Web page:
Initially I did enjoy the book quite a lot and really felt for Jenny and the terrible situation she found herself in. I could not imagine losing the one you care about the most and then facing additional adversity afterwards. I can only imagine just how much pain that would cause. I can say a positive point to this book was that early on I did find myself identifying with her and deeply so.

Really I did want to like Just Destiny more because I feel like it had a strong start but somewhere midway, I feel like the story became somewhat unrealistic and I even found it frustrating at times. Maybe something like these events could be possible but it just didn't ring true to me. It was almost like I lost my faith in the honesty of Jenny's tale which was a definite minus. I am hopeful that Rizzo's next books will resonate more with me because I think she is a definite upcoming talent!

Thank you to the author for our review copy. All opinions are our own.

Connect with Theresa Rizzo:

Friday, January 16, 2015

You Were Meant For Me by Yona Zeldis McDonough

4 Star

Thirty-five-year-old Miranda is not an impulsive person. She’s been at Domestic Goddess magazine for eight years, she has great friends, and she’s finally moving on after a breakup. Having a baby isn’t even on her radar—until the day she discovers an abandoned newborn on the platform of a Brooklyn subway station. Rushing the little girl to the closest police station, Miranda hopes and prays she’ll be all right and that a loving family will step forward to take her.

Yet Miranda can’t seem to get the baby off her mind and keeps coming up with excuses to go check on her, until finally a family court judge asks whether she’d like to be the baby’s foster parent—maybe even adopt her. To her own surprise, Miranda jumps at the chance. But nothing could have prepared her for the ecstasy of new-mother love—or the heartbreak she faces when the baby’s father surfaces....

Kathryn - 4 Star

I finished reading You Were Meant For Me with mixed feelings. While the concept was great (both unusual and interesting) I had a hard time with the pace on occasion and some of the emotional connections throughout.  There were so many good things about it though, that on the whole I enjoyed the book.

Miranda is still a bit of a mystery to me. Sometimes I felt as if she’d got everything in her life under control: the great position at work where she’s well respected, the adult way she’s handling her father’s dementia and the control she takes when she realises she’d like to foster (and possibly adopt) the baby she discovered. They all showed a woman who knows what she wants and how to go about getting it. My confusion lay with the personal relationships throughout the novel.  She has an almost grade-school relationship with her friends which I couldn’t really fathom. I know that no one has everything sorted out but I still would have expected Miranda to have more than one friend (the actress) who had the maturity to help her when she needed it.  They didn’t add much of anything to the story except frustration. However the older women (the nanny and the landlady) presented in the novel were both wonderful and I suppose were there to represent the mother figure for Miranda when her friends proved to be unhelpful.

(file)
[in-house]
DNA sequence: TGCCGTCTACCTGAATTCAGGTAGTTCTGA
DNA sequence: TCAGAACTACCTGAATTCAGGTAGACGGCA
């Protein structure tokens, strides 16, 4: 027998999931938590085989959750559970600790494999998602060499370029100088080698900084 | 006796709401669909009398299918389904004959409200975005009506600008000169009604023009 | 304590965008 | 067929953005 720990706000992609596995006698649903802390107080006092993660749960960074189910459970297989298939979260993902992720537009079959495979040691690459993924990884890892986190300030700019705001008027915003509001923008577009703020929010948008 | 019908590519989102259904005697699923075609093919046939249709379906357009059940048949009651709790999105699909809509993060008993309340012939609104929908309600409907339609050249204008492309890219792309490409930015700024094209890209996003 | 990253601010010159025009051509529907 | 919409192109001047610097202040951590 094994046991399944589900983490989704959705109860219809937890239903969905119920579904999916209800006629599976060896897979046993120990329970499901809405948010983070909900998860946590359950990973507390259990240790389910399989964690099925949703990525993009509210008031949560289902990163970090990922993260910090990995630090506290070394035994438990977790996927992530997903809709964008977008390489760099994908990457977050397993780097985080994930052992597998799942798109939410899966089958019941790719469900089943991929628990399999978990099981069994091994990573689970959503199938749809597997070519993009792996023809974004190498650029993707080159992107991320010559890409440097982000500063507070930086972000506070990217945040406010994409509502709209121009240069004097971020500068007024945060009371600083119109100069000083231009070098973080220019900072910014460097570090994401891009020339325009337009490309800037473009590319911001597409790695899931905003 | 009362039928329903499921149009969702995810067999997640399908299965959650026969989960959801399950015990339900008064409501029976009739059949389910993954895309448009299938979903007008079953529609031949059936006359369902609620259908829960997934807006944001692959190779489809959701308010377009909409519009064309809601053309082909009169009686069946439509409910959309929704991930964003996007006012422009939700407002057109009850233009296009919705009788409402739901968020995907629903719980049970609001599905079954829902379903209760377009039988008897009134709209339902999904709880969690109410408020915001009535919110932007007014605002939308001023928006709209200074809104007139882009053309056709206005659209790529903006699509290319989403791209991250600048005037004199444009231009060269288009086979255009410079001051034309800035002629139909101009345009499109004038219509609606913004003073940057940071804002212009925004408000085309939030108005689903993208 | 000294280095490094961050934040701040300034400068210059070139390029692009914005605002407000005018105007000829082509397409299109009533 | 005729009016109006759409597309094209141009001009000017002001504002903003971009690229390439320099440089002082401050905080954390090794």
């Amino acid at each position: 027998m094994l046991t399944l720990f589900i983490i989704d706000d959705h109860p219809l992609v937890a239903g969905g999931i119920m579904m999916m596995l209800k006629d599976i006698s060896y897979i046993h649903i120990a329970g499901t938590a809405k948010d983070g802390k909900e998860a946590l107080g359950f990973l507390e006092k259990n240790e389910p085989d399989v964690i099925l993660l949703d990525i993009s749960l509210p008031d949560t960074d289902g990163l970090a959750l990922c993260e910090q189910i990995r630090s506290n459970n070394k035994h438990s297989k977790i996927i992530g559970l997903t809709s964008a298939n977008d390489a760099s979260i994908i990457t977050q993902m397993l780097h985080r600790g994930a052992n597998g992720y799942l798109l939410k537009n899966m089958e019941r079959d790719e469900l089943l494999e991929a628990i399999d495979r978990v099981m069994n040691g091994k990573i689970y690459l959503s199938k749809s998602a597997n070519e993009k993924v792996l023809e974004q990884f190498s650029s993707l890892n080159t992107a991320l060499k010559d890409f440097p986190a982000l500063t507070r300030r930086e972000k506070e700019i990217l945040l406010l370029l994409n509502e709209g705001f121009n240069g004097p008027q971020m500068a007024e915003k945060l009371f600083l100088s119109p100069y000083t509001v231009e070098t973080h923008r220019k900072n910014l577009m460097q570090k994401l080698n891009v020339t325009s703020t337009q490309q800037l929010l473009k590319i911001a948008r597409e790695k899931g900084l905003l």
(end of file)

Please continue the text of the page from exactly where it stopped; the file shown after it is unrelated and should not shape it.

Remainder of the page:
I was almost ready to accept Miranda’s new life with baby Celeste and potential partner Evan when we were thrown the curve ball of baby’s biological father Jared turning up.  I actually liked his character and his purpose to the plot (potential romantic interest aside) and despite him having some questionable personality traits I found myself understanding him. I think his intentions were good and the author was careful to let us know his relationship with his own mother had been a loving one and that he respected her greatly. I think his feelings regarding the baby’s mother were also genuine.

You Were Meant For Me was an interesting book and while I had some reservations about some of the secondary players I wouldn’t hesitate to recommend the novel or pick up another by the same author.

Thank you to Penguin Random House for our review copy. All opinions are our own.

Connect with Yona Zeldis McDonough: